A developer is moving forward with its plan to build an apartment complex, and there is little Kasia McCormick and her neighboring homeowners in the Heights can do about it.
But they’re well on their way to making sure no other multi-family dwellings infiltrate their immediate area.
McCormick and fellow homeowner Paulina Sergot submitted a Special Minimum Lot Size Area (SMLSA) application to the City of Houston’s Planning & Development Department in March. If approved by other property owners within an area that is two blocks from west to east and three-and-a-half blocks from north to south – and then by the Houston Planning Commission and the Houston City Council – the measure would require all single-family lots to be at least 6,230 square feet, which is the average for the area in question. It also would ensure that all vacant, unplatted lots be used for single-family homes.
Urban Genesis, a Houston-based developer that plans to construct a 66-unit apartment complex called White Oak Highline at the northeast corner of 6th ½ Street and Oxford Street, would not be bound by such requirements because it platted its property as an unrestricted reserve before the application was submitted. An unrestricted reserve can be used for a commercial property or any residence that is not single-family housing. Land already designated as an unrestricted reserve, as well as for a multi-family residence or commercial property, could continue to be used for those purposes.
“We don’t feel like our streets are supportive of that much occupancy, so future things like that we do want to prevent in this zone,” McCormick said. “We want to preserve the single-family home.”
That sentiment has been shared by many homeowners in the Heights, where several SMLSA applications have been approved over the years. City planner Davonte Caldwell said 206 areas in Houston’s original suburb have been restricted through the process – which serves as a zoning mechanism in a city without zoning laws – since 2002.
Another is on the verge of going through. The SMLSA application submitted in December by Heights homeowners Rebecca Abel and Donna Bennett – for the area between 4th Street and White Oak Drive and, from east to west, between Oxford Street and Harvard Street – already gained the required support of property owners representing at least 55 percent of the total land area.
Margaret Wallace Brown, the interim director for the planning department, said the application still had some protests and was therefore tabled at last month’s Houston Planning Commission meeting. The application is set to be reviewed at Thursday’s meeting and, if approved, will go before the city council for final approval. If the council signs off, the SMLSA becomes city ordinance.
“Given the level of support, my understanding is the commission will vote yes and it will be sent to the council to vote on,” Abel said in an email.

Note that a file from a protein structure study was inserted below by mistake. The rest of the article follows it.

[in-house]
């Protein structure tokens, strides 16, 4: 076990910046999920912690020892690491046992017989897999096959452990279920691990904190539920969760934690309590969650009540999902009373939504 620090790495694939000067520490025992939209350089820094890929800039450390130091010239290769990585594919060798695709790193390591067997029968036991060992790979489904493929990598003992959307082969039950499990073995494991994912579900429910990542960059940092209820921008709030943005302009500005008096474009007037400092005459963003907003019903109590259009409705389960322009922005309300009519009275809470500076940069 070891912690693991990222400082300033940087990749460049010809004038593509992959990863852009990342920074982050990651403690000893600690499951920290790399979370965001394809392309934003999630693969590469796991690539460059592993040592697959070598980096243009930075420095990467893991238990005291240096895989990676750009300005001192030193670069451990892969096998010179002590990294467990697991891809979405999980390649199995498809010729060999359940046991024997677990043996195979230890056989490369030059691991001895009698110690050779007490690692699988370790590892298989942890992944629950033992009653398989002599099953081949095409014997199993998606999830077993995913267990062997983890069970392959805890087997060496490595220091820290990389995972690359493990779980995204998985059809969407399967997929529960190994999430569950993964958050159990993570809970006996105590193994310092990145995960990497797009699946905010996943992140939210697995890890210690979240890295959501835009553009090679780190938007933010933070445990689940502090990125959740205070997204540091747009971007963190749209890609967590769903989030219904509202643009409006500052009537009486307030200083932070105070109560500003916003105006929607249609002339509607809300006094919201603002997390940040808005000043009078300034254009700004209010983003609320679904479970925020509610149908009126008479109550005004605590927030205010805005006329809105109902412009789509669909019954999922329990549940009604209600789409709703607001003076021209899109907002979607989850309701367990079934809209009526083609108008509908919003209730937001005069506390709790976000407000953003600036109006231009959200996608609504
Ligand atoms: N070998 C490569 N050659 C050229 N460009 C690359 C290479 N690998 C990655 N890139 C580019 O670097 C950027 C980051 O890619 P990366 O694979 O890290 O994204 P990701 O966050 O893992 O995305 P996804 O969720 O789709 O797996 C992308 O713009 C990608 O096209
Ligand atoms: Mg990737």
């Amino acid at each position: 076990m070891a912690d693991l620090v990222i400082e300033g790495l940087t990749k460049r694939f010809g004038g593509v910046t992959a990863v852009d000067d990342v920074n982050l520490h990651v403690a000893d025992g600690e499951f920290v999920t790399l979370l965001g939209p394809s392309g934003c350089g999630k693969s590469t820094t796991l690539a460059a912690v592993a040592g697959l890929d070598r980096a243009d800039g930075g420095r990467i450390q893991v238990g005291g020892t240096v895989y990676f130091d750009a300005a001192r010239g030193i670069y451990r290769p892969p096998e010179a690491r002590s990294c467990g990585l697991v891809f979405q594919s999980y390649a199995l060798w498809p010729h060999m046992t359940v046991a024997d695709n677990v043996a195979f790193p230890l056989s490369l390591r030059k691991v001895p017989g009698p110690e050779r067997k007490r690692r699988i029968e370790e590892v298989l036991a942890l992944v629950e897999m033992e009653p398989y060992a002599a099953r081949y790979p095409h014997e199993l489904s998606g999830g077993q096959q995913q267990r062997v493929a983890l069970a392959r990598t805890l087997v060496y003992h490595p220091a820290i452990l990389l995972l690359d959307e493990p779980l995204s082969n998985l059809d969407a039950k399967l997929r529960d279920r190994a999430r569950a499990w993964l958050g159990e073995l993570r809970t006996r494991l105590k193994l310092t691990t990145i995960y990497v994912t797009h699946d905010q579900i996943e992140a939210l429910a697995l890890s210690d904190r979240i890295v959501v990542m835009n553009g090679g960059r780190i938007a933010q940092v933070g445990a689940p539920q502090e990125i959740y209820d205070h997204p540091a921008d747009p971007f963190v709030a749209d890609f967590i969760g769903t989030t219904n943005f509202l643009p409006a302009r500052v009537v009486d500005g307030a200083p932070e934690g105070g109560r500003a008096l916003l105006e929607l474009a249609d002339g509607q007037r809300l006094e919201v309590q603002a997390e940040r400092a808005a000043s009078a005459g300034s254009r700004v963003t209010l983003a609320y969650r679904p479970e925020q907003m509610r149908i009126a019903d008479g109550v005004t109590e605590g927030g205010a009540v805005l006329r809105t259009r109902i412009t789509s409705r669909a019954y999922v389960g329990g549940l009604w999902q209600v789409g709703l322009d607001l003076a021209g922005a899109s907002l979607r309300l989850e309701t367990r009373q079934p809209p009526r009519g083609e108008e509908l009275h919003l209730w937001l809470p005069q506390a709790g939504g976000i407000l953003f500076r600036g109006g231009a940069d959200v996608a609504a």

The SMLSA application submitted by McCormick and Sergot applies to an area immediately to the northeast, between 6th ½ and 9th streets as well as between Oxford and Studemont Street. A public hearing regarding the application was held May 15, and property owners within the boundary have until June 28 to voice their support or opposition.
McCormick said she hadn’t heard from any homeowners who oppose the application. But it does not have the support of Urban Genesis even though the developer’s project wouldn’t be affected. Founding member and principal Matt Shafiezadeh said he told the city he was against it because there is a need for more high-density, lower-cost housing in urban hot spots such as the Heights and the area already is bordered by a string of businesses along White Oak Drive.
Shafiezadeh said Urban Genesis, which plans to break ground on its four-story building of one-bedroom apartments before the end of the summer, has two other complexes planned for the Heights area. One is at the corner of 20th Street and Ashland Street, and the other is between I-10 and Washington Avenue.
Shafiezadeh said his company, which also has developments in Austin and Dallas, typically offers lower rent than complexes of comparable size and location because it does not utilize common amenities such as exercise rooms or swimming pools. He said Urban Genesis plans to provide 1,500 apartment units in Houston by the end of 2020.
“I understand why the neighborhood wants it,” Shafiezadeh said of the SMLSA. “We formally voted against it, just because I believe Houston needs more apartments, particularly in urban infill areas to give people more access that they can afford.”
Abel and McCormick want their part of the neighborhood, which is not considered a historic district like some other portions of the Heights, to be filled with single-family residences as opposed to apartment complexes. Both said the desire to block such developments provided the impetus for their SMLSA applications.
Brown said the longstanding, citizen-driven initiative is a tool the planning department is glad to provide.
“We encourage neighborhoods who are concerned that in their mind, inappropriate development might change the character of their neighborhood, to contact us,” she said. “We’re happy to work with them through all the options we have available.”